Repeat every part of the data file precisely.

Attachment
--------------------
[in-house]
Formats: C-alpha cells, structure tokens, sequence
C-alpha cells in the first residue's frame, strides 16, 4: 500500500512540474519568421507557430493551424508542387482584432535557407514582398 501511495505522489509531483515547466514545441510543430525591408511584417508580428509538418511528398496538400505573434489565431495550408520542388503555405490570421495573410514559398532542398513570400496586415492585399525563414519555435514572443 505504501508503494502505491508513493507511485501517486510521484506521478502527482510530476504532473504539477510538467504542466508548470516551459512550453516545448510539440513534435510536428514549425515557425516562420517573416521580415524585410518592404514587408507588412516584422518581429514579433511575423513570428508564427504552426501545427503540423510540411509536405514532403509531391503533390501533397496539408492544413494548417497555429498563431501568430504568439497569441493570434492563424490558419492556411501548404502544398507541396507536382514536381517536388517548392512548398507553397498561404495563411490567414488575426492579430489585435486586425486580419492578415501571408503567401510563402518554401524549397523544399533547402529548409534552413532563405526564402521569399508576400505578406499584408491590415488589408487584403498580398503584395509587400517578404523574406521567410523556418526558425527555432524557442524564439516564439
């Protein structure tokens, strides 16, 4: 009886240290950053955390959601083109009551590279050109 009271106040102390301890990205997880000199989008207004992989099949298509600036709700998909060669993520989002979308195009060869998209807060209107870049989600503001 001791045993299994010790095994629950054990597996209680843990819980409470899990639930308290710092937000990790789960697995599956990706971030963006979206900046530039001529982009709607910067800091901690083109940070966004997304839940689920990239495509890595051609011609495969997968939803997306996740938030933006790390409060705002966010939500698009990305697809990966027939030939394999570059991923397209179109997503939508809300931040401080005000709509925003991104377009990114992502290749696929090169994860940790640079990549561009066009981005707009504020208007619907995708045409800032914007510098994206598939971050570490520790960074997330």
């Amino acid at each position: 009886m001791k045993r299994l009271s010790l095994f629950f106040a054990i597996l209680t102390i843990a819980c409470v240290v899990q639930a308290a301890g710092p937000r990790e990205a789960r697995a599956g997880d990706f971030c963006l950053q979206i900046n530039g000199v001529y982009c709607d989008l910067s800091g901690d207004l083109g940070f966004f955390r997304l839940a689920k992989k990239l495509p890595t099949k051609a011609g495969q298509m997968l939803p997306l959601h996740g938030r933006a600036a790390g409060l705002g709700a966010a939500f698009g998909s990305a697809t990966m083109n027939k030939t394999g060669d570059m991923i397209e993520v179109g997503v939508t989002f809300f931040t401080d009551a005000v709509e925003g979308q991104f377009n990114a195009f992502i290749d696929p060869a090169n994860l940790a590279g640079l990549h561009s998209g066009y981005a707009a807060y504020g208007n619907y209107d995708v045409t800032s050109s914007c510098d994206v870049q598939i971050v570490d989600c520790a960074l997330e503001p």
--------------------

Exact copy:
[in-house]
Formats: C-alpha cells, structure tokens, sequence
C-alpha cells in the first residue's frame, strides 16, 4: 500500500512540474519568421507557430493551424508542387482584432535557407514582398 501511495505522489509531483515547466514545441510543430525591408511584417508580428509538418511528398496538400505573434489565431495550408520542388503555405490570421495573410514559398532542398513570400496586415492585399525563414519555435514572443 505504501508503494502505491508513493507511485501517486510521484506521478502527482510530476504532473504539477510538467504542466508548470516551459512550453516545448510539440513534435510536428514549425515557425516562420517573416521580415524585410518592404514587408507588412516584422518581429514579433511575423513570428508564427504552426501545427503540423510540411509536405514532403509531391503533390501533397496539408492544413494548417497555429498563431501568430504568439497569441493570434492563424490558419492556411501548404502544398507541396507536382514536381517536388517548392512548398507553397498561404495563411490567414488575426492579430489585435486586425486580419492578415501571408503567401510563402518554401524549397523544399533547402529548409534552413532563405526564402521569399508576400505578406499584408491590415488589408487584403498580398503584395509587400517578404523574406521567410523556418526558425527555432524557442524564439516564439
């Protein structure tokens, strides 16, 4: 009886240290950053955390959601083109009551590279050109 009271106040102390301890990205997880000199989008207004992989099949298509600036709700998909060669993520989002979308195009060869998209807060209107870049989600503001 001791045993299994010790095994629950054990597996209680843990819980409470899990639930308290710092937000990790789960697995599956990706971030963006979206900046530039001529982009709607910067800091901690083109940070966004997304839940689920990239495509890595051609011609495969997968939803997306996740938030933006790390409060705002966010939500698009990305697809990966027939030939394999570059991923397209179109997503939508809300931040401080005000709509925003991104377009990114992502290749696929090169994860940790640079990549561009066009981005707009504020208007619907995708045409800032914007510098994206598939971050570490520790960074997330």
């Amino acid at each position: 009886m001791k045993r299994l009271s010790l095994f629950f106040a054990i597996l209680t102390i843990a819980c409470v240290v899990q639930a308290a301890g710092p937000r990790e990205a789960r697995a599956g997880d990706f971030c963006l950053q979206i900046n530039g000199v001529y982009c709607d989008l910067s800091g901690d207004l083109g940070f966004f955390r997304l839940a689920k992989k990239l495509p890595t099949k051609a011609g495969q298509m997968l939803p997306l959601h996740g938030r933006a600036a790390g409060l705002g709700a966010a939500f698009g998909s990305a697809t990966m083109n027939k030939t394999g060669d570059m991923i397209e993520v179109g997503v939508t989002f809300f931040t401080d009551a005000v709509e925003g979308q991104f377009n990114a195009f992502i290749d696929p060869a090169n994860l940790a590279g640079l990549h561009s998209g066009y981005a707009a807060y504020g208007n619907y209107d995708v045409t800032s050109s914007c510098d994206v870049q598939i971050v570490d989600c520790a960074l997330e503001p």